I had hoped to finish these first 18 test pages by August (meaning, within five months), but I officially finished up yesterday (eight months). With illnesses, politics, and a move, I'm okay with that. And then last night, I was very antsy during election coverage, so I redid an entire page that I wasn't happy with between 8pm and 2am. There is one other page I would like to redo (page 2), as well as a couple individual panels, which I would need to retroactively photoshop in to complete an otherwise solid page.
Here's a spot-the-difference! I'm kind of embarrassed by the original (right), but I think this shows how much you can learn and refine a style with a few months and a lot of practice. Here are some clear changes that have developed:
This is what all the pages look like together so far. I'm enjoying the ladder of purple part-way through. Funny how patterns like that develop unintentionally. At this point I don't think I can photograph them as a group anymore because the footprint is too big! Channeling Jo March with her pages-on-the-floor technique.
I started yesterday with a scenic walk in a pretty chilly wind. A lot of the leaves have suddenly fallen already because of the big snow last week. The pond near our house is so charming and I made a friend in the small duck pond in the park. I'm still watching election coverage as I write this and am trying not to fall into a panic spiral while results remain unclear. That said, the closeness of this race and the hypocrisy, callousness, selfishness, and cruelty fueling the Trump movement speak to the shameful state of this country. I cannot see eye to eye with any individual who supports Trump and his conspiracy theories, as he stands for so many hateful things and is incapable of exhibiting basic human compassion.
I'll wrap this up with some calming photos of ducks and fall leaves and moving water instead.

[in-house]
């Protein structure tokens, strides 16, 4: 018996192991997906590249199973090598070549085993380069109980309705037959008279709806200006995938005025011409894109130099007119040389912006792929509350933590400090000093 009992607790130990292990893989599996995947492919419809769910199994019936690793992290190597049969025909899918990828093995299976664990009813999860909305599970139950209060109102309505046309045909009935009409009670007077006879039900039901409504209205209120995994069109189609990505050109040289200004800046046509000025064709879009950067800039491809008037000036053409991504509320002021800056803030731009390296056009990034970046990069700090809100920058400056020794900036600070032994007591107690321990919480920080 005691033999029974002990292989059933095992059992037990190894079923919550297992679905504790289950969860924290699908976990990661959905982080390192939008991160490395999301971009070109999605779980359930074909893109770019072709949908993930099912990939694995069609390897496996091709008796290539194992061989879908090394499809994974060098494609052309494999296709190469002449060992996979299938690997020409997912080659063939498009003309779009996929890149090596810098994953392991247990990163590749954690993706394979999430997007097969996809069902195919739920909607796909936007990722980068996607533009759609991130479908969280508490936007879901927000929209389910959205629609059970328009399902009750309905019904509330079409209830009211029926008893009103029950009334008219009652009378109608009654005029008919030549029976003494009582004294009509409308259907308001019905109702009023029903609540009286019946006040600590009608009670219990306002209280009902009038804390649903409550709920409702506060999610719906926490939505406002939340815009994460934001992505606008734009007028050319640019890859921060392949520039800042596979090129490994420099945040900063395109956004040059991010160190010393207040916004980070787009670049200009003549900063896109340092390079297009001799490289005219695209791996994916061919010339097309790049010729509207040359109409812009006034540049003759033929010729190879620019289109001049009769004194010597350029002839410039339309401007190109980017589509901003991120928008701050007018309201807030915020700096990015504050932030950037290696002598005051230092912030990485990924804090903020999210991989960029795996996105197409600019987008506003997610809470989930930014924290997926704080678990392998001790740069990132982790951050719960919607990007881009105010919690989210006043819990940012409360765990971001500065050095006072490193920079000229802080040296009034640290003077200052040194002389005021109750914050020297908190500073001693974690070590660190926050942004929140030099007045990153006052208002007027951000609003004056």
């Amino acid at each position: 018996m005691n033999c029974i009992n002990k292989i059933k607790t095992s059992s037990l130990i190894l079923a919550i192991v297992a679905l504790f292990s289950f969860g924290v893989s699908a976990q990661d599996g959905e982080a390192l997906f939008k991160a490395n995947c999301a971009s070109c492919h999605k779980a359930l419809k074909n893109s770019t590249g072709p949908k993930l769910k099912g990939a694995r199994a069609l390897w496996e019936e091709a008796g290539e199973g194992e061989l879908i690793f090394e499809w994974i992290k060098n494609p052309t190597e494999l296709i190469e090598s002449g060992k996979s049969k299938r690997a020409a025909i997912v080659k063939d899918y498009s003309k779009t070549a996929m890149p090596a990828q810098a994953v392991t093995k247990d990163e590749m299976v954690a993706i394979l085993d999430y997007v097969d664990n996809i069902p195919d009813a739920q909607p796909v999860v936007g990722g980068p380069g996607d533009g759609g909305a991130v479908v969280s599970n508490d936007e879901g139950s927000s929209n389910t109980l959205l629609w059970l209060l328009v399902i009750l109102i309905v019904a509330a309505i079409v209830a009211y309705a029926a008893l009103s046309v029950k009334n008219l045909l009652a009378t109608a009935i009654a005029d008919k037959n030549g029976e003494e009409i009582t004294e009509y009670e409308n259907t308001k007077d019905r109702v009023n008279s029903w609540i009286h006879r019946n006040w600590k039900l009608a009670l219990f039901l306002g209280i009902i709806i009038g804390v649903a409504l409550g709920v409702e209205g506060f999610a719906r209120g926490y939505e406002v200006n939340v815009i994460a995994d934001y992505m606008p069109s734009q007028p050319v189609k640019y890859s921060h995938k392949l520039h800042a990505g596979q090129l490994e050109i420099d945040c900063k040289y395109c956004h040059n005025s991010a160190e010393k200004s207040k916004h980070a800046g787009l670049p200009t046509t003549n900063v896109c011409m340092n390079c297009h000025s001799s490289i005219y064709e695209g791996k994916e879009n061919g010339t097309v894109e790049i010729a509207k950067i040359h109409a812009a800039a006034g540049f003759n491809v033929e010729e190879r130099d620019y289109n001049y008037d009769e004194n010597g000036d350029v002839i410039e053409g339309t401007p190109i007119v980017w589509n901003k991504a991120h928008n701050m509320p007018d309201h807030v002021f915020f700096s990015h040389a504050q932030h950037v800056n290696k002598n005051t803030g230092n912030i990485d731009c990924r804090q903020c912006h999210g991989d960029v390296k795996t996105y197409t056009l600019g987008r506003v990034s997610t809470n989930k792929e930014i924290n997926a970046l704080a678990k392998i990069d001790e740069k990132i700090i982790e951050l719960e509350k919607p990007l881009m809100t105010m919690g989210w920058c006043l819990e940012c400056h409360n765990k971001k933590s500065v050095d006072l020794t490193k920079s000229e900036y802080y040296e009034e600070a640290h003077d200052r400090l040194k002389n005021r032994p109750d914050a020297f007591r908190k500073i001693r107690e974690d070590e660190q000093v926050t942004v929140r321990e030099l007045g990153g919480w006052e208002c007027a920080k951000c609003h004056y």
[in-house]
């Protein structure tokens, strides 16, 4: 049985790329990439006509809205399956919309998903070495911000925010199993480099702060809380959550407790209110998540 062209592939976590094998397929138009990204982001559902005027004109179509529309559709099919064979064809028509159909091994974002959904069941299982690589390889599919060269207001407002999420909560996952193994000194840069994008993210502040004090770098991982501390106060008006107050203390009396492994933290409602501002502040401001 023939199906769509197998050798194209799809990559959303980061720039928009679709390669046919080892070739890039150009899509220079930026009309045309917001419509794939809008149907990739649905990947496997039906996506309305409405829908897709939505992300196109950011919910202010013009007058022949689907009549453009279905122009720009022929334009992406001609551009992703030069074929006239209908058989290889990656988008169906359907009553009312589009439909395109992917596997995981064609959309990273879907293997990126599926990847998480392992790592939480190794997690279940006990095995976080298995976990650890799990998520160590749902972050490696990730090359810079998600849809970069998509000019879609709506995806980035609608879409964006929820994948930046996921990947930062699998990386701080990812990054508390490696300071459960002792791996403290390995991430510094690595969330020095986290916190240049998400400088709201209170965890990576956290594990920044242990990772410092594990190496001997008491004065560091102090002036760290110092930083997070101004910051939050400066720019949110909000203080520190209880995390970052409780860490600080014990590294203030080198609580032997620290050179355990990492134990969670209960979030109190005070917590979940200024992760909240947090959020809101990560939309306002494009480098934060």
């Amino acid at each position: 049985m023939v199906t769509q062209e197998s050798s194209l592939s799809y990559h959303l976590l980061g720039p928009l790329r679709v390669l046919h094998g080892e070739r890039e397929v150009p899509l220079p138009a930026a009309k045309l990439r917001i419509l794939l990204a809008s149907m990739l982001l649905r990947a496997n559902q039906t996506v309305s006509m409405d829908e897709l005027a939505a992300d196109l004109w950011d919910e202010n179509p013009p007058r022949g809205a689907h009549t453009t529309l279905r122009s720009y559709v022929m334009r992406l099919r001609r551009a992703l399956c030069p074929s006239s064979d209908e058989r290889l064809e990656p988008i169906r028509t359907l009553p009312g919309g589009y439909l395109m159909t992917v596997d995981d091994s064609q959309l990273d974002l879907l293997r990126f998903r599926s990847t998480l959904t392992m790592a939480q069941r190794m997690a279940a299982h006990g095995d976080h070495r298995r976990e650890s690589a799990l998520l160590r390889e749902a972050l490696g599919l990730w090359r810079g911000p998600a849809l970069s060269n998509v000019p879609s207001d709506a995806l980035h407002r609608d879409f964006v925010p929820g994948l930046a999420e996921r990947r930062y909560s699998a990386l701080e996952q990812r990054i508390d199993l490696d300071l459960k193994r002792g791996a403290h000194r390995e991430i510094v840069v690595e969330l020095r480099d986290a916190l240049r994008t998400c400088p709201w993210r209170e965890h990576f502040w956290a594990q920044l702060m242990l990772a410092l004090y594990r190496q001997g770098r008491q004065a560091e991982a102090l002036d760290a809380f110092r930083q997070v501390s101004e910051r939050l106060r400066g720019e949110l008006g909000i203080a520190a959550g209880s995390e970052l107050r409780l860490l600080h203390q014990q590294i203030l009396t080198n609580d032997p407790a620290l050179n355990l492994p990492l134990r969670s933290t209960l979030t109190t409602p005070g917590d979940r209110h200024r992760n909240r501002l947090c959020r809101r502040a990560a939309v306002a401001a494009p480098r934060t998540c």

There continue to be a lot of curve balls this year. A couple weeks ago we learned that my guinea pig Ivy had an abdominal mass, and we ended up needing to do an emergency spay. This is normally pretty routine with dogs and cats, but for small pets it's extremely risky and depending on what they find for emergency spays, they may not recover. As we saw with Archie last year.
Thankfully, she came out of surgery and bounced back quickly! It felt like the best news we've had all year (although I would've taken her not having a tumor in the first place too). She's a small creature, but she's tough. She even had babies when she was only 6 months old, before she was abandoned with them in a box outside. She's a trooper!
Meanwhile, since starting my new medications, I've been having trouble with my eyes. My right eye gets bloodshot almost every day and I regularly have tension headaches and light sensitivity, so much that I can't even look at a TV from across the room without wearing sunglasses. I've never really gotten headaches in my life, so the sudden onset seems to indicate that it's a side effect. There was one day where it was so bloodshot at night that I couldn’t fall asleep for hours. Eye drops didn’t help, and eye mask didn’t help, and I just kept thinking about how I could feel my swollen eyeball under my eyelids whenever I closed my eyes. I ended up taking a sick day because I got so little sleep and the idea of staring at a screen seemed awful. Later in the afternoon I tried drawing with an eye patch, but that really takes the wind out of my sails. Depth perception is way trickier with one eye, as you might imagine.